>     auto a = sequence!"n+1"().map!(a=>format("%s%d", lst[0], a))();
>      string[] lst2 = lst;
>     return chain(lst2, a); // access violation
> }
>
>
Ah, that would make sense.  I'll test and make sure when I get home. Range consumption tricks me more often than I wish.  I'll eventually learn to look out for it more actively.

Regards,
Brad Anderson


April 22, 2012
On Thursday, 19 April 2012 at 16:19:05 UTC, Brad Anderson wrote:
> On Thu, Apr 19, 2012 at 7:25 AM, Christophe <travert@phare.normalesup.org>wrote:
>
>> "Brad Anderson" , dans le message (digitalmars.D.learn:34902), a écrit :
>> > Perhaps I'm just misunderstanding something about closures but
>> > the following code seems to behave oddly:
>> >
>> >      import std.stdio, std.range, std.algorithm, std.string;
>> >
>> >      void main()
>> >      {
>> >          auto lst = ["a", "b"];
>> >          auto rng = range_gen(lst);
>> >          writeln(rng.take(5));
>> >      }
>> >      auto range_gen(string[] lst)
>> >      {
>> >          auto a = sequence!"n+1"().map!(a=>format("%s%d", lst[0],
>> > a))();
>> >          return chain(lst, a); // access violation
>> >          //return a; // works
>> >      }
>>
>> My guess is that chain takes lst by reference, just like the delegates
>> for map, wo both are working on the same slice instance. The chain first
>> pops elements from lst, and then calls the mapped sequence. At that
>> time, lst is empty.
>>
>> You can just copy lst before you give it to chain (or to map's delegate)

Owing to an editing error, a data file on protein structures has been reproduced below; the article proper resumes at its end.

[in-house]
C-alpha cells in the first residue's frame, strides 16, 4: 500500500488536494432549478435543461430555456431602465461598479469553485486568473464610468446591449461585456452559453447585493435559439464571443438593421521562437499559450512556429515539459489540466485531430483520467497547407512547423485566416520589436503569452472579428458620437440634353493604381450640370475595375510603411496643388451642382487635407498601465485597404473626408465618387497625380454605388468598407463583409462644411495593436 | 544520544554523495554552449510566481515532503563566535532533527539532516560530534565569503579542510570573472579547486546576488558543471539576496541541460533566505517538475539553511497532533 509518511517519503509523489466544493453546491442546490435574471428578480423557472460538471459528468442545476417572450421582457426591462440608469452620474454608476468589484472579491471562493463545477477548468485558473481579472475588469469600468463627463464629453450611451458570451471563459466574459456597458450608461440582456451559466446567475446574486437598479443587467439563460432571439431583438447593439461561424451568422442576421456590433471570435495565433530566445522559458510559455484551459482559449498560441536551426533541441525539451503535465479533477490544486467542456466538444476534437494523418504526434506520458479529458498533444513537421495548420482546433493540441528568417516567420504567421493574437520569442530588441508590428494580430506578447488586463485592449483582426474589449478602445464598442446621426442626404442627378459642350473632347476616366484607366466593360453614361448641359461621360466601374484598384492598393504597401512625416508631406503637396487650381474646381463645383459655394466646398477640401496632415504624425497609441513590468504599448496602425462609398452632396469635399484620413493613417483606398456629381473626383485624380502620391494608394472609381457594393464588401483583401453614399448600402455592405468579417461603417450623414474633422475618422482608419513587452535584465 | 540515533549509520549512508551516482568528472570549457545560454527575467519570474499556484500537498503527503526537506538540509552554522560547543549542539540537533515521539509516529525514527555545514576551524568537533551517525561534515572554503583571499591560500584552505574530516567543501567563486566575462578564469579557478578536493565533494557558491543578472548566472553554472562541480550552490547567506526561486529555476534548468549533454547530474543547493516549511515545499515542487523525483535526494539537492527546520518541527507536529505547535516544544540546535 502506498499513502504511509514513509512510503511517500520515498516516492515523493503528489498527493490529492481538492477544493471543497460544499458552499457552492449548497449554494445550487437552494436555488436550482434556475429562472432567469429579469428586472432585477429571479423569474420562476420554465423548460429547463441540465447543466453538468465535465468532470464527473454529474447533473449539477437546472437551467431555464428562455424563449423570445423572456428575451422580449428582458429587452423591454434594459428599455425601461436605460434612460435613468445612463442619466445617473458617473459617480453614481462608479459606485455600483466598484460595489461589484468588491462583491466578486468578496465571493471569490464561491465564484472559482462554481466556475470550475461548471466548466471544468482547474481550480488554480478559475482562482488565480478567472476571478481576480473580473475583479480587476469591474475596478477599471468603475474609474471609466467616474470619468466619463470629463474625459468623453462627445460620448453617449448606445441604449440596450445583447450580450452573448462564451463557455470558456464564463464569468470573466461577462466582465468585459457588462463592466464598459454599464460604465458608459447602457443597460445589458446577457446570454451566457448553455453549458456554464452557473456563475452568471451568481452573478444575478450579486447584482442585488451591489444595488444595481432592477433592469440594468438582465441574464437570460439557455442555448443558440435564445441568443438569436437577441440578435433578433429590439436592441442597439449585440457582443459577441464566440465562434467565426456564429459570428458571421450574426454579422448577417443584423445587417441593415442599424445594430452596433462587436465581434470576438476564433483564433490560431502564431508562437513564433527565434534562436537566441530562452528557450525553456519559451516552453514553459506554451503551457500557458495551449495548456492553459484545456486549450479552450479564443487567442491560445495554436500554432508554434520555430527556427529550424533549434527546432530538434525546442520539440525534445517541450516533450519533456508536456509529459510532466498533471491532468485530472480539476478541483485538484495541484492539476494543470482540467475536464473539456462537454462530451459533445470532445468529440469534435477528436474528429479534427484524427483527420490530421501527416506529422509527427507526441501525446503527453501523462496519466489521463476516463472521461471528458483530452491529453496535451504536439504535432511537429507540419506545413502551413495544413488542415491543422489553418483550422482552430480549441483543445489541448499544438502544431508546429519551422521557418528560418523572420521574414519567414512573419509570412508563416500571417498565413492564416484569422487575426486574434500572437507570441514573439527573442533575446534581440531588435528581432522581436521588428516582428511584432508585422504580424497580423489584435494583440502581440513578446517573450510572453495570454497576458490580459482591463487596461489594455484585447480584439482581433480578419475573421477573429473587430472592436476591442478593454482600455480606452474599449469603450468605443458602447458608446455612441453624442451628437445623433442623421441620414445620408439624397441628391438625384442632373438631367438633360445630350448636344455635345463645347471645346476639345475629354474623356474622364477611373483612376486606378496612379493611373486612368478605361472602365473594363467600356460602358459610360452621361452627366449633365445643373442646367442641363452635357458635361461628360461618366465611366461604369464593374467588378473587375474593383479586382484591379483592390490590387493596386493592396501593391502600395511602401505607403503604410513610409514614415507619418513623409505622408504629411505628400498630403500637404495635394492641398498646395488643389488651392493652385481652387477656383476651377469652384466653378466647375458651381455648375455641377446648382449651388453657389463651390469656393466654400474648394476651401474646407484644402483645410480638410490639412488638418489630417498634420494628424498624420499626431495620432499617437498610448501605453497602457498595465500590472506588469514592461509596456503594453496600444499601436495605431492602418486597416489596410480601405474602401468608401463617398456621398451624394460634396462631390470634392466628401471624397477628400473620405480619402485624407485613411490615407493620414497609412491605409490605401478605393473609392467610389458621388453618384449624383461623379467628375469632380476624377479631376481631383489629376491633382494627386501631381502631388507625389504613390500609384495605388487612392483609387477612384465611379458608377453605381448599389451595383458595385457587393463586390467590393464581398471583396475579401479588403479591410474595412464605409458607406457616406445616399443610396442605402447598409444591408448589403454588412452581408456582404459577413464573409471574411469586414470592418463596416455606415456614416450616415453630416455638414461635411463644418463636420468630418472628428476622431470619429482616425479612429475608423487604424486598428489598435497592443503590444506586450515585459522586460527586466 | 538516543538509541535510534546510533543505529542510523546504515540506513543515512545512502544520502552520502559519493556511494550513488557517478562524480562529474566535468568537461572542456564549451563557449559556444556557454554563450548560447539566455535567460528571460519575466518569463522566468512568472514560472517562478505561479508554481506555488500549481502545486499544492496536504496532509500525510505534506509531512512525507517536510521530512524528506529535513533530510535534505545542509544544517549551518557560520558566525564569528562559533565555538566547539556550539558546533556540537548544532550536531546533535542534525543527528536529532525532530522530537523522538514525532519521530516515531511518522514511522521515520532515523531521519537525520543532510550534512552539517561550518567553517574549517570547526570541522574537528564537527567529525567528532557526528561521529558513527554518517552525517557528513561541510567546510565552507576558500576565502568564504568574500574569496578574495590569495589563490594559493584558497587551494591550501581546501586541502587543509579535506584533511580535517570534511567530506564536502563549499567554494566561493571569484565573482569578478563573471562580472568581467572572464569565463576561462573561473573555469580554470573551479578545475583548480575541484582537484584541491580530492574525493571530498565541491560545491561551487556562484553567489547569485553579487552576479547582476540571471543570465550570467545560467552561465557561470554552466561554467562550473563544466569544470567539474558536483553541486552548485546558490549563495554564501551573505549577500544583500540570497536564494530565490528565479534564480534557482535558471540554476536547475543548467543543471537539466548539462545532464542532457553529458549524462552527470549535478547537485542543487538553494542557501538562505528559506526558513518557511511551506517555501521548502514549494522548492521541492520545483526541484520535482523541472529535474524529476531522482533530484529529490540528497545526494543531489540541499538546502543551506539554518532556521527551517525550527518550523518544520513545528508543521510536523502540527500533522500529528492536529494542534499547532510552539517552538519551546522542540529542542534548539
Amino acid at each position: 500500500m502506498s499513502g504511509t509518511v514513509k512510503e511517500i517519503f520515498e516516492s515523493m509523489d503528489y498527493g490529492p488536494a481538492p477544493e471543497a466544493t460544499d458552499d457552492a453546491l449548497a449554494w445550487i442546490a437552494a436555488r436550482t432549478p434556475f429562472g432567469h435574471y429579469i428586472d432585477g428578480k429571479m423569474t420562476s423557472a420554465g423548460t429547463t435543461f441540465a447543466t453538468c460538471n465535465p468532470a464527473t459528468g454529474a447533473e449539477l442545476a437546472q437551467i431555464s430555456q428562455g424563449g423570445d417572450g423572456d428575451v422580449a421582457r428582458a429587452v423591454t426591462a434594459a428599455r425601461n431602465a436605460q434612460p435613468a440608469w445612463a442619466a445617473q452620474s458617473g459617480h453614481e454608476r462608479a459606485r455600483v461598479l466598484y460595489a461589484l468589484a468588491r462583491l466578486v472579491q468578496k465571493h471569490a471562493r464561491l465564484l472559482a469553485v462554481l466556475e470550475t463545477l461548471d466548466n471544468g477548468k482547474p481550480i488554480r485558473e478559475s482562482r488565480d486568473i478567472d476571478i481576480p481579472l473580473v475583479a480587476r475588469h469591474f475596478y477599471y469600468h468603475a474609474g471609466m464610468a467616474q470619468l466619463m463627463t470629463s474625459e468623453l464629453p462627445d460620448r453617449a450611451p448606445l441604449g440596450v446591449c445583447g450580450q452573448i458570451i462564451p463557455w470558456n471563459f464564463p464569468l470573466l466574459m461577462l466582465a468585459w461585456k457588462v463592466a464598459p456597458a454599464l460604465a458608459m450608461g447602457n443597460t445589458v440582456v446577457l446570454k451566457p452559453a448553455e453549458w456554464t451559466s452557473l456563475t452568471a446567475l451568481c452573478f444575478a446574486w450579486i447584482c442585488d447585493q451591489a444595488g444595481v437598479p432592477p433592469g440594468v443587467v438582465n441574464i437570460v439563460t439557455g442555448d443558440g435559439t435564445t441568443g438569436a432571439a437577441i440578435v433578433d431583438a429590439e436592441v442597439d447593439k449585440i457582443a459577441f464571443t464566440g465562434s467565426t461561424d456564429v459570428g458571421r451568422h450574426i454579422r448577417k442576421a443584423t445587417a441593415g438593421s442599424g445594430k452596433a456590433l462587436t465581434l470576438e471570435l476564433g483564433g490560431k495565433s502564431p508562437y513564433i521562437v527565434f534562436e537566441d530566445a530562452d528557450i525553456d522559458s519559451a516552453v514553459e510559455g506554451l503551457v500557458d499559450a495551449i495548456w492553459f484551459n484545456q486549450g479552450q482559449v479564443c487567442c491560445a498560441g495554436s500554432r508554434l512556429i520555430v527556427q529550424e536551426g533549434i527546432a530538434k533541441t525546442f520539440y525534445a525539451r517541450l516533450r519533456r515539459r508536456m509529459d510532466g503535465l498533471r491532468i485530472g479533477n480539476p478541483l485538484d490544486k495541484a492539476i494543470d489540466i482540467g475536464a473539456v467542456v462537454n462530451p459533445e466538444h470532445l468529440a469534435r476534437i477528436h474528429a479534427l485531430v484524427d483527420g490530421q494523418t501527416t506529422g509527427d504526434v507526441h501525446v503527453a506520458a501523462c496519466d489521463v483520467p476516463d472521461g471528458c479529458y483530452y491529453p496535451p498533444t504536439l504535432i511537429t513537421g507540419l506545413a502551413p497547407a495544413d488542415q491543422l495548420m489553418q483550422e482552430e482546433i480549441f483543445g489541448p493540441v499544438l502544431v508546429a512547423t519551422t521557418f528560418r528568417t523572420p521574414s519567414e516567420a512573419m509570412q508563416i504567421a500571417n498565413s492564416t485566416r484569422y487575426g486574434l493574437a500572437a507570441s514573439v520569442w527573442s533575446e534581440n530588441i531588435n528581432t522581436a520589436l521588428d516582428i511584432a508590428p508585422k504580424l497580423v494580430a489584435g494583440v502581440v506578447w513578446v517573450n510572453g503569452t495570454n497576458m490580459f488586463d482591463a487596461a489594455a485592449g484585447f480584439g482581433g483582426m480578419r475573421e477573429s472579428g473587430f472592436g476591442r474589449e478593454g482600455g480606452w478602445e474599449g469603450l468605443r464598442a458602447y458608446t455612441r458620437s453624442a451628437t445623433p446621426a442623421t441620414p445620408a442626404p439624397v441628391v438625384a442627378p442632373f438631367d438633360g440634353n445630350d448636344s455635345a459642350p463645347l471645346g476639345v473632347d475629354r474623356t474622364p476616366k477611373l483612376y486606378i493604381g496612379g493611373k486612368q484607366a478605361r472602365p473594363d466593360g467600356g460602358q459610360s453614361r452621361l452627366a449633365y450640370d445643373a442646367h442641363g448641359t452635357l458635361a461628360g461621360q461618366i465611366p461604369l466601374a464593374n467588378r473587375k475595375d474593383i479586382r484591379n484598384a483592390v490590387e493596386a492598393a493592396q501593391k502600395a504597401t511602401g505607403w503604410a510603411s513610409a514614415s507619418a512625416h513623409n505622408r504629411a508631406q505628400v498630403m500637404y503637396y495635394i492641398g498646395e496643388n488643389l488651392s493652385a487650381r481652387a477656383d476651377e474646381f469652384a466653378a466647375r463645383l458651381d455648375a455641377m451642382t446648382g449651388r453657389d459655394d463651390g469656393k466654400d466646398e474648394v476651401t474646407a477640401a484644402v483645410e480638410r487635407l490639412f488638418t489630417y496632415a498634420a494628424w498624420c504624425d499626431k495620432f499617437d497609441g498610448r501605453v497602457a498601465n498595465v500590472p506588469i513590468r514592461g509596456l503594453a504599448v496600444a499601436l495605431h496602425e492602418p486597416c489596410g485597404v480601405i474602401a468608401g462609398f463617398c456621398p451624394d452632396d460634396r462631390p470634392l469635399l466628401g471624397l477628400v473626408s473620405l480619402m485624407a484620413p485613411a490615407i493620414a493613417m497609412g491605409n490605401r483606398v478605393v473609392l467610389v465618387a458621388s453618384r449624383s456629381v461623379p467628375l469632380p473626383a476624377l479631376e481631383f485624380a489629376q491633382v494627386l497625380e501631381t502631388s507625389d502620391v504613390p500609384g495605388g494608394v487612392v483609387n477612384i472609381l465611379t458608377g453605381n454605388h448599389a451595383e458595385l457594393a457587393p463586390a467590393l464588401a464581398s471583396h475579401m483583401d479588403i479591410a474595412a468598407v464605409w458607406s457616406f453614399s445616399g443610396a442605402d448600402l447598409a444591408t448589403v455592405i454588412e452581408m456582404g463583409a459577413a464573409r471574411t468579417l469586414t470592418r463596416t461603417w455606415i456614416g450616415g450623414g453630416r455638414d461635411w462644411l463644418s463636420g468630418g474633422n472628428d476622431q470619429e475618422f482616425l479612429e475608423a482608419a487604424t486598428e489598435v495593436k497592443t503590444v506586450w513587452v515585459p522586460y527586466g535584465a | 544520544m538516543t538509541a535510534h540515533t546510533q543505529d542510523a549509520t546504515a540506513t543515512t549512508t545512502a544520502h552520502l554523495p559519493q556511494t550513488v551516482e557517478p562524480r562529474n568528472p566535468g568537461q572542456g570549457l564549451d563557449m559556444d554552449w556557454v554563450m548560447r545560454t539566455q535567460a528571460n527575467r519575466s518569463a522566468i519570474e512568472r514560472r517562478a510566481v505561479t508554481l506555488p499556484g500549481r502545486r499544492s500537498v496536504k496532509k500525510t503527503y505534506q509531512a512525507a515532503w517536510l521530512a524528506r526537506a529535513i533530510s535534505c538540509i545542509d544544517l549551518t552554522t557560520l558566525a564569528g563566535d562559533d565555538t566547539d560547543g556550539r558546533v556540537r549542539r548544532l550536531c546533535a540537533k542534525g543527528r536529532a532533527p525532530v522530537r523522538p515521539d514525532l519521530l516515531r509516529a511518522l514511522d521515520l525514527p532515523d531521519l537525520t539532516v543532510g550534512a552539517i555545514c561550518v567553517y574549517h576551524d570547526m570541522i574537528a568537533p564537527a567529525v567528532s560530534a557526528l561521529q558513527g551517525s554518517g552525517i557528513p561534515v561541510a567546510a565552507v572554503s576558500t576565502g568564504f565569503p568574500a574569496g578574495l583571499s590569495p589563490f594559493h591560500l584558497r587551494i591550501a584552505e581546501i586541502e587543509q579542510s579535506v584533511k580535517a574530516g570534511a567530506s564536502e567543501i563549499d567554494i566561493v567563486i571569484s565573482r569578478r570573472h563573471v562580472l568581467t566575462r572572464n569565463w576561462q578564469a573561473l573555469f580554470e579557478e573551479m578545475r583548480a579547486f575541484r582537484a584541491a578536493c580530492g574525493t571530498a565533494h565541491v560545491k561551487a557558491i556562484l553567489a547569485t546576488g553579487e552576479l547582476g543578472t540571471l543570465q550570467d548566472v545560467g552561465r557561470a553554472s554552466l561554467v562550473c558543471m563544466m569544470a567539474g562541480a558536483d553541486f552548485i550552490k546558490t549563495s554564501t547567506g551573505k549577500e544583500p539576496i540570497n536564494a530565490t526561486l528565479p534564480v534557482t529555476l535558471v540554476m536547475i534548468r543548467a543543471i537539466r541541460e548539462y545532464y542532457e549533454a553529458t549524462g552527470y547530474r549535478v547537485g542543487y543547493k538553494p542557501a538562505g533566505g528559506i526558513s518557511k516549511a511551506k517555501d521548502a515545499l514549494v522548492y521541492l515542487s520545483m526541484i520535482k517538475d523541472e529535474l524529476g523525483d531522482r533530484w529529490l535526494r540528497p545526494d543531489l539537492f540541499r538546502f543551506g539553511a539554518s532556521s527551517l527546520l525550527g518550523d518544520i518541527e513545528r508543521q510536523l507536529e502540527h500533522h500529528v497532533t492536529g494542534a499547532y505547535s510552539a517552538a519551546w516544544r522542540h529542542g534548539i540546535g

>> to solve this bug:
>>
>> auto range_gen(string[] lst)
>> {
>>     auto a = sequence!"n+1"().map!(a=>format("%s%d", lst[0], a))();
>>      string[] lst2 = lst;
>>     return chain(lst2, a); // access violation
>> }
>>
>>
> Ah, that would make sense.  I'll test and make sure when I get home. Range
> consumption tricks me more often than I wish.  I'll eventually learn to
> look out for it more actively.
>
> Regards,
> Brad Anderson

Ok, so this wasn't the problem.  I have no idea what the problem is.  Using string[] lst = list; doesn't help nor does lst.save.  I can get some really weird behavior messing around with this.  Access violations that appear or disappear when symbolic debug info is enabled.  Here's an example of a weird one:

    import std.stdio, std.range, std.algorithm, std.string;

    void main()
    {
        writeln(gen(["a", "b"]).take(5));
    }

    auto gen(string[] lst)
    {
        auto prefix = lst[0];
        auto a = iota(10).map!(a=>format("%s%d", prefix, a))();
        //auto a = sequence!"n+1"().map!(a=>format("%s%d", prefix, a))();
        return chain(lst.save, a);
    }


Compiling that using DMD 2.059 without -g results in a UTF exception (memory corruption?) after outputting ["a", "b",. Compiling with -g produces no exception but the output is incorrect (["a", "b", "0", "1", "2"] should be ["a", "b", "a0", "a1", "a2"]).  Now, if you replace the iota line with with the commented out sequence line it works the other way. Without -g gives no exception (but correct output this time), with -g results in a UTF exception. It's a bit unsettling that adding debug info can change the behavior of the program.

I suppose this makes this a bug but I'm not sure what I'd call it.  Is it a bug with chain() or with closures?  Is the symbolic debug information differences a different bug?

Regards,
Brad Anderson